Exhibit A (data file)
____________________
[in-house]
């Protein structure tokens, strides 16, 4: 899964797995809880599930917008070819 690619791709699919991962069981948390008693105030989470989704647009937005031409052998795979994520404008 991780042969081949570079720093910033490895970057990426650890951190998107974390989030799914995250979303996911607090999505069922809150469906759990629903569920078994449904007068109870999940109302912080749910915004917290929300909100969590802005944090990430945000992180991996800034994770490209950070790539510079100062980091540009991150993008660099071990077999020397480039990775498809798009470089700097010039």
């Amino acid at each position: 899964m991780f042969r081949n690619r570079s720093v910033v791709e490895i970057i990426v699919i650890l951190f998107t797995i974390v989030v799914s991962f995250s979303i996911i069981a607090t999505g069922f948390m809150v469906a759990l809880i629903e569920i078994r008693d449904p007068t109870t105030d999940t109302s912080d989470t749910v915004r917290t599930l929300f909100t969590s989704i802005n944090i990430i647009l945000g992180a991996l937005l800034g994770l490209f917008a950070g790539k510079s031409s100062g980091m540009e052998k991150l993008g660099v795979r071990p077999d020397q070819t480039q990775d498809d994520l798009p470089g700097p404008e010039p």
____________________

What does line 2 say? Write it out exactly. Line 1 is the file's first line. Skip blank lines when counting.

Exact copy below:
């Protein structure tokens, strides 16, 4: 899964797995809880599930917008070819 690619791709699919991962069981948390008693105030989470989704647009937005031409052998795979994520404008 991780042969081949570079720093910033490895970057990426650890951190998107974390989030799914995250979303996911607090999505069922809150469906759990629903569920078994449904007068109870999940109302912080749910915004917290929300909100969590802005944090990430945000992180991996800034994770490209950070790539510079100062980091540009991150993008660099071990077999020397480039990775498809798009470089700097010039």